Talking in the Hallway: 3 Questions Principals Should Be Asking. Schools are busy places.
They sometimes bring to mind those National Geographic micro-videos of ant colonies -- everyone playing their role and moving, moving, moving all the time. At any given moment, hundreds (or thousands) of individuals are following a detailed schedule that dictates what they are doing and where they are doing it. Principals can be the busiest of all. Shadow a school leader for a day and you will likely be running from meetings to crises, from classroom observations to lunch duty, from performances to conversations with parents, and from dismissal back to more meetings.
When leaders do have a moment in the hallway with a student or staff member, they often fall back on seasonal pleasantries ("Enjoy your family during the break! ") Each of the above has a time and a place. Question #1: What are you reading? When a principal asks this question, whether to kids or staff, he or she is reinforcing the message that we are all readers.
#Pygmalion teacher, expectancy-effect by. ‘Students’ progress can be hindered and limited by expectation’.
How accurate is this statement in your own experience? In your own school? Or with colleagues you know elsewhere? Blog reference: “Pygmalion is a play by George Bernard Shaw, named after a Greek mythological character. It was first presented on stage to the public in 1912. I have been wanting to write this article since the day I first (and finally) met Paul Dix in June 2013. What makes an outstanding school? I did, I didn't and I do work in an outstanding school; and I don't mean Outstanding by Ofsted definition, I mean outstanding in terms of student and staff fulfilment.
Let me set my stall out from the start. This article is "not" based on Ofsted definition, so if this is why you came here, you will only be disappointed, so I suggest you are better off reading this. Many years ago I did: I was fortunate enough to be appointed to my first middle leadership position. Starting in 1999, I joined the school as the 13th teacher working for 160 students. Today, the school now thrives with approximately 150 members of staff and over 1300 students. The institution I was joining was established by a group of parents who wanted more first choice places for their children and wanted another local comprehensive school to be part of that decision process. I can safely say, my time at this school were the happiest teaching years of my career (to date); so let me tell you why.
How would you lead teaching and learning? #360Review (Part 2 of 6) What makes an outstanding senior leader? #360Review (Part 1 of 6) In my final educational composition for 2013, I am offering a reflection on my own school leadership.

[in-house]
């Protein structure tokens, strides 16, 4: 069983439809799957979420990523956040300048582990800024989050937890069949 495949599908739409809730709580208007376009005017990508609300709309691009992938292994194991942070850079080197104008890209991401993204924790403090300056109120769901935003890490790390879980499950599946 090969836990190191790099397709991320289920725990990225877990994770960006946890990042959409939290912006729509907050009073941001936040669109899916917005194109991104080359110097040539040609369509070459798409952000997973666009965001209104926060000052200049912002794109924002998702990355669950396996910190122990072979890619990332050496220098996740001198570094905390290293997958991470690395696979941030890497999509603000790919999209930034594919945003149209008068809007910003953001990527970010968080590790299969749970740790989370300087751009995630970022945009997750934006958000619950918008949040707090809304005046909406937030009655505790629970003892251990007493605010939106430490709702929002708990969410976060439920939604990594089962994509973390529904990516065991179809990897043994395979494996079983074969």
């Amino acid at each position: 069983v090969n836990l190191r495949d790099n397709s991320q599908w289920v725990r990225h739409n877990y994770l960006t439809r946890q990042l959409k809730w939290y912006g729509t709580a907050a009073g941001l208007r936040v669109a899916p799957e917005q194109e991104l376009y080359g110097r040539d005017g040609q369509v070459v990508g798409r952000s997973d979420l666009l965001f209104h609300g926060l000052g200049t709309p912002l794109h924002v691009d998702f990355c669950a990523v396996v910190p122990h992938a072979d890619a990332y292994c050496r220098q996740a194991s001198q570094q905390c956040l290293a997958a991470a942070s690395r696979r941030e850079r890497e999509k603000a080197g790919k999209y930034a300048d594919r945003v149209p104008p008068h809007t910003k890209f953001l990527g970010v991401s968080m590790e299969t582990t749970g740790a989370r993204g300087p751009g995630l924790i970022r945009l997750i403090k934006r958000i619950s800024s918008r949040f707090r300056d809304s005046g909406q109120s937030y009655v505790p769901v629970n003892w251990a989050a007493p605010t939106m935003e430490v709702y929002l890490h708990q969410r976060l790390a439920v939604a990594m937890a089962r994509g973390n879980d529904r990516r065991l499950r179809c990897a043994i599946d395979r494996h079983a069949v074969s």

What makes an outstanding senior leader? Here, I pose a series of questions for the reader and expose my very own #360Review. This is part one of a six-part leadership series to be posted over the holiday period. Richard Branson on Leadership Lessons from the Unflappable Steve Jobs. Earlier this year, I experienced one of those fortunate coincidences that makes life interesting.
Around the same time that I was starting to look forward to the release of Virgin Produced's new film, "Jobs," which depicts the Apple founder Steve Jobs' life as an entrepreneur, I had dinner at my good friends Jerry and Gina Murdock's home in Aspen, Colo., with a wonderful group of entrepreneurs including Nest's Tony Fadell, Mike McCue of Flipboard and Dave Morin of Path, along with the CEO of Twitter, Dick Costolo. Tony and Dave both worked at Apple earlier in their careers, so of course I asked to hear more anecdotes about Steve, the entrepreneur I most admire.
Tony was the man behind Apple's revolutionary iPod. Early in his career at Apple, Tony approached Steve Jobs with the initial concept, and then worked on building and developing 18 generations of iPods and three generations of iPhones. Tony talked quite a bit about Steve's leadership style and how it affected the company. Start. 6 Leadership Styles, And When You Should Use Them. Taking a team from ordinary to extraordinary means understanding and embracing the difference between management and leadership.
According to writer and consultant Peter Drucker, "Management is doing things right; leadership is doing the right things. " Manager and leader are two completely different roles, although we often use the terms interchangeably. Managers are facilitators of their team members’ success. They ensure that their people have everything they need to be productive and successful; that they’re well trained, happy and have minimal roadblocks in their path; that they’re being groomed for the next level; that they are recognized for great performance and coached through their challenges.
Conversely, a leader can be anyone on the team who has a particular talent, who is creatively thinking out of the box and has a great idea, who has experience in a certain aspect of the business or project that can prove useful to the manager and the team.